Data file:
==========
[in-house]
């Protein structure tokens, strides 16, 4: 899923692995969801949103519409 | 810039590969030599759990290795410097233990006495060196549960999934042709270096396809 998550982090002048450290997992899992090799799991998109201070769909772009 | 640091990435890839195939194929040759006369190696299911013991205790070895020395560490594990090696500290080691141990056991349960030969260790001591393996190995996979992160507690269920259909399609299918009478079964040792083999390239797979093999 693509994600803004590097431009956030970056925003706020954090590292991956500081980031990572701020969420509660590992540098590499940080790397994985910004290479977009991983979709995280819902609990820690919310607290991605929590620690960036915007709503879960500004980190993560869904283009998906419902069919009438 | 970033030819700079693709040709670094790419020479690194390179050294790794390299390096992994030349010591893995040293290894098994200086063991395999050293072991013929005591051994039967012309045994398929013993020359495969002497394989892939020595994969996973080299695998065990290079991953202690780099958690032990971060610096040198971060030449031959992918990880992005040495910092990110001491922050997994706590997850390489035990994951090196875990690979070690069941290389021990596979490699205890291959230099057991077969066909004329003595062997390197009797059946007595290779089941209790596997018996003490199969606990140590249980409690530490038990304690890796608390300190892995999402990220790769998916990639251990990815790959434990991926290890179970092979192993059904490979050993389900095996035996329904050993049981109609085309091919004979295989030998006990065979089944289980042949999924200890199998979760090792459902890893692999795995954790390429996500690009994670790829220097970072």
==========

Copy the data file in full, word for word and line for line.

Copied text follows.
[in-house]
């Protein structure tokens, strides 16, 4: 899923692995969801949103519409 | 810039590969030599759990290795410097233990006495060196549960999934042709270096396809 998550982090002048450290997992899992090799799991998109201070769909772009 | 640091990435890839195939194929040759006369190696299911013991205790070895020395560490594990090696500290080691141990056991349960030969260790001591393996190995996979992160507690269920259909399609299918009478079964040792083999390239797979093999 693509994600803004590097431009956030970056925003706020954090590292991956500081980031990572701020969420509660590992540098590499940080790397994985910004290479977009991983979709995280819902609990820690919310607290991605929590620690960036915007709503879960500004980190993560869904283009998906419902069919009438 | 970033030819700079693709040709670094790419020479690194390179050294790794390299390096992994030349010591893995040293290894098994200086063991395999050293072991013929005591051994039967012309045994398929013993020359495969002497394989892939020595994969996973080299695998065990290079991953202690780099958690032990971060610096040198971060030449031959992918990880992005040495910092990110001491922050997994706590997850390489035990994951090196875990690979070690069941290389021990596979490699205890291959230099057991077969066909004329003595062997390197009797059946007595290779089941209790596997018996003490199969606990140590249980409690530490038990304690890796608390300190892995999402990220790769998916990639251990990815790959434990991926290890179970092979192993059904490979050993389900095996035996329904050993049981109609085309091919004979295989030998006990065979089944289980042949999924200890199998979760090792459902890893692999795995954790390429996500690009994670790829220097970072």